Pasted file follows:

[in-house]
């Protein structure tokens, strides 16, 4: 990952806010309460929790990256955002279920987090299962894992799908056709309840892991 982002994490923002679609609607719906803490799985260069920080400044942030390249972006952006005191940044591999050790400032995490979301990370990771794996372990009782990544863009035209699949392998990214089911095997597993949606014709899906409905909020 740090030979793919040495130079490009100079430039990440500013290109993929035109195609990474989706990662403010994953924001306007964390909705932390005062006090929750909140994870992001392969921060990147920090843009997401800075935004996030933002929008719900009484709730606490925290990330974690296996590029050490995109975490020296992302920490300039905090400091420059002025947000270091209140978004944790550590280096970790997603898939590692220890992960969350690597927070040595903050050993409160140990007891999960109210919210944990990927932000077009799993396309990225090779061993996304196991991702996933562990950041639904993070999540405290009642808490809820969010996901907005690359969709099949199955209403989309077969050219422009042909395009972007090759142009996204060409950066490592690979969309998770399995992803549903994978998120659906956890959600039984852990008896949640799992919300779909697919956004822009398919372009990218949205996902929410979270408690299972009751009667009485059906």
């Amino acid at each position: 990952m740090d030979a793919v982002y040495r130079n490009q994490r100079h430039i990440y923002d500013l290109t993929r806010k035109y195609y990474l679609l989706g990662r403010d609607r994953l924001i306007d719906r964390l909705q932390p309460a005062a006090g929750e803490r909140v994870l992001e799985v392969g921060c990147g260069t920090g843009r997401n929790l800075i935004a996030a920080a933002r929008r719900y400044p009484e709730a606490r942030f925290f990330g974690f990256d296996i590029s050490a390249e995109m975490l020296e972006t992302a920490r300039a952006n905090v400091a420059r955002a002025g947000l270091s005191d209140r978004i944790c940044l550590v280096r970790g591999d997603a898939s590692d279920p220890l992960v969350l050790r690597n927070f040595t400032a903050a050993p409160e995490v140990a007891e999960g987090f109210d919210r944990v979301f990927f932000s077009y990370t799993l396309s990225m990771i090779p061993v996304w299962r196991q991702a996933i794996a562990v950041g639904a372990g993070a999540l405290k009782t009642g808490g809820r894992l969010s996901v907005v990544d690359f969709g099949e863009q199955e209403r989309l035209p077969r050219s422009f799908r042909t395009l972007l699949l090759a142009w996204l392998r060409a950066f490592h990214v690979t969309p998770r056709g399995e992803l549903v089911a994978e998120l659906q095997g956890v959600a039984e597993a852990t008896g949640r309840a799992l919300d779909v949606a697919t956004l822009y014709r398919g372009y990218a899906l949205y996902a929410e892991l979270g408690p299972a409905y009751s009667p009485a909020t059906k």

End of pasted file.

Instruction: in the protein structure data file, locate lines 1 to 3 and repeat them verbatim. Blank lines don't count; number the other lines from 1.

[in-house]
């Protein structure tokens, strides 16, 4: 990952806010309460929790990256955002279920987090299962894992799908056709309840892991 982002994490923002679609609607719906803490799985260069920080400044942030390249972006952006005191940044591999050790400032995490979301990370990771794996372990009782990544863009035209699949392998990214089911095997597993949606014709899906409905909020 740090030979793919040495130079490009100079430039990440500013290109993929035109195609990474989706990662403010994953924001306007964390909705932390005062006090929750909140994870992001392969921060990147920090843009997401800075935004996030933002929008719900009484709730606490925290990330974690296996590029050490995109975490020296992302920490300039905090400091420059002025947000270091209140978004944790550590280096970790997603898939590692220890992960969350690597927070040595903050050993409160140990007891999960109210919210944990990927932000077009799993396309990225090779061993996304196991991702996933562990950041639904993070999540405290009642808490809820969010996901907005690359969709099949199955209403989309077969050219422009042909395009972007090759142009996204060409950066490592690979969309998770399995992803549903994978998120659906956890959600039984852990008896949640799992919300779909697919956004822009398919372009990218949205996902929410979270408690299972009751009667009485059906």
């Amino acid at each position: 990952m740090d030979a793919v982002y040495r130079n490009q994490r100079h430039i990440y923002d500013l290109t993929r806010k035109y195609y990474l679609l989706g990662r403010d609607r994953l924001i306007d719906r964390l909705q932390p309460a005062a006090g929750e803490r909140v994870l992001e799985v392969g921060c990147g260069t920090g843009r997401n929790l800075i935004a996030a920080a933002r929008r719900y400044p009484e709730a606490r942030f925290f990330g974690f990256d296996i590029s050490a390249e995109m975490l020296e972006t992302a920490r300039a952006n905090v400091a420059r955002a002025g947000l270091s005191d209140r978004i944790c940044l550590v280096r970790g591999d997603a898939s590692d279920p220890l992960v969350l050790r690597n927070f040595t400032a903050a050993p409160e995490v140990a007891e999960g987090f109210d919210r944990v979301f990927f932000s077009y990370t799993l396309s990225m990771i090779p061993v996304w299962r196991q991702a996933i794996a562990v950041g639904a372990g993070a999540l405290k009782t009642g808490g809820r894992l969010s996901v907005v990544d690359f969709g099949e863009q199955e209403r989309l035209p077969r050219s422009f799908r042909t395009l972007l699949l090759a142009w996204l392998r060409a950066f490592h990214v690979t969309p998770r056709g399995e992803l549903v089911a994978e998120l659906q095997g956890v959600a039984e597993a852990t008896g949640r309840a799992l919300d779909v949606a697919t956004l822009y014709r398919g372009y990218a899906l949205y996902a929410e892991l979270g408690p299972a409905y009751s009667p009485a909020t059906k």